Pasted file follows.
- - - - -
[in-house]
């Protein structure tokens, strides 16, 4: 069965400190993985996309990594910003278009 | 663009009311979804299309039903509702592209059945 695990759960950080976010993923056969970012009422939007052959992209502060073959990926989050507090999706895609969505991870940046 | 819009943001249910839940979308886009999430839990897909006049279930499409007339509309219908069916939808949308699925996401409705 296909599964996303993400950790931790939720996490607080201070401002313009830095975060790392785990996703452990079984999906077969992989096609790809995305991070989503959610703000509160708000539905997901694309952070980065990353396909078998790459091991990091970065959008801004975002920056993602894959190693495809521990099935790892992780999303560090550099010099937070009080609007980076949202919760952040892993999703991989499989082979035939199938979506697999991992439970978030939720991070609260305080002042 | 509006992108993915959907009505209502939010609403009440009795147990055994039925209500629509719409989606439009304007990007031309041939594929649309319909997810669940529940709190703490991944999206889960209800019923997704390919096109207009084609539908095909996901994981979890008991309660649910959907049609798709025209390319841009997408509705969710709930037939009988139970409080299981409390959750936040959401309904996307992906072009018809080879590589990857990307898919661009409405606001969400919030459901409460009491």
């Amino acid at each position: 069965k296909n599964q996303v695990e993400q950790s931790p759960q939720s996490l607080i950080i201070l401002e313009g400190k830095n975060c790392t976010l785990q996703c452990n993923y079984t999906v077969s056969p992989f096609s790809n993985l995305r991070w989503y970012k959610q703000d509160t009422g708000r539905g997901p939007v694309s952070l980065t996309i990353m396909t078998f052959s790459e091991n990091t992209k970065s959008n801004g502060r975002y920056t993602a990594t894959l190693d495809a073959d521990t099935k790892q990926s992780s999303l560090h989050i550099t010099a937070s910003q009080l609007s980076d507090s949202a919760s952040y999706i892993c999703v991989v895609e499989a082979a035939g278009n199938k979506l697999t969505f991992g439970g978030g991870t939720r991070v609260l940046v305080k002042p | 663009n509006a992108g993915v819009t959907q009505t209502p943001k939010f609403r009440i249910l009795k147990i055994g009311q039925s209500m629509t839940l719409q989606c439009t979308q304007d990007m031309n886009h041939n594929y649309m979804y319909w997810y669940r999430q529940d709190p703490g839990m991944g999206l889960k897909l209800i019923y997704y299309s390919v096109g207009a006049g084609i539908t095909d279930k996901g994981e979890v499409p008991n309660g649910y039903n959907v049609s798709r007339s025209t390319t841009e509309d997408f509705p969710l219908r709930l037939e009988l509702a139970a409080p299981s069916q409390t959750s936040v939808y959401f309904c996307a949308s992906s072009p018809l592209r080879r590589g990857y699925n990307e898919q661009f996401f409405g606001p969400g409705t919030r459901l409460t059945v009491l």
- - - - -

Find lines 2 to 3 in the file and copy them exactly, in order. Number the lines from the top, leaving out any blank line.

């Protein structure tokens, strides 16, 4: 069965400190993985996309990594910003278009 | 663009009311979804299309039903509702592209059945 695990759960950080976010993923056969970012009422939007052959992209502060073959990926989050507090999706895609969505991870940046 | 819009943001249910839940979308886009999430839990897909006049279930499409007339509309219908069916939808949308699925996401409705 296909599964996303993400950790931790939720996490607080201070401002313009830095975060790392785990996703452990079984999906077969992989096609790809995305991070989503959610703000509160708000539905997901694309952070980065990353396909078998790459091991990091970065959008801004975002920056993602894959190693495809521990099935790892992780999303560090550099010099937070009080609007980076949202919760952040892993999703991989499989082979035939199938979506697999991992439970978030939720991070609260305080002042 | 509006992108993915959907009505209502939010609403009440009795147990055994039925209500629509719409989606439009304007990007031309041939594929649309319909997810669940529940709190703490991944999206889960209800019923997704390919096109207009084609539908095909996901994981979890008991309660649910959907049609798709025209390319841009997408509705969710709930037939009988139970409080299981409390959750936040959401309904996307992906072009018809080879590589990857990307898919661009409405606001969400919030459901409460009491």
């Amino acid at each position: 069965k296909n599964q996303v695990e993400q950790s931790p759960q939720s996490l607080i950080i201070l401002e313009g400190k830095n975060c790392t976010l785990q996703c452990n993923y079984t999906v077969s056969p992989f096609s790809n993985l995305r991070w989503y970012k959610q703000d509160t009422g708000r539905g997901p939007v694309s952070l980065t996309i990353m396909t078998f052959s790459e091991n990091t992209k970065s959008n801004g502060r975002y920056t993602a990594t894959l190693d495809a073959d521990t099935k790892q990926s992780s999303l560090h989050i550099t010099a937070s910003q009080l609007s980076d507090s949202a919760s952040y999706i892993c999703v991989v895609e499989a082979a035939g278009n199938k979506l697999t969505f991992g439970g978030g991870t939720r991070v609260l940046v305080k002042p | 663009n509006a992108g993915v819009t959907q009505t209502p943001k939010f609403r009440i249910l009795k147990i055994g009311q039925s209500m629509t839940l719409q989606c439009t979308q304007d990007m031309n886009h041939n594929y649309m979804y319909w997810y669940r999430q529940d709190p703490g839990m991944g999206l889960k897909l209800i019923y997704y299309s390919v096109g207009a006049g084609i539908t095909d279930k996901g994981e979890v499409p008991n309660g649910y039903n959907v049609s798709r007339s025209t390319t841009e509309d997408f509705p969710l219908r709930l037939e009988l509702a139970a409080p299981s069916q409390t959750s936040v939808y959401f309904c996307a949308s992906s072009p018809l592209r080879r590589g990857y699925n990307e898919q661009f996401f409405g606001p969400g409705t919030r459901l409460t059945v009491l």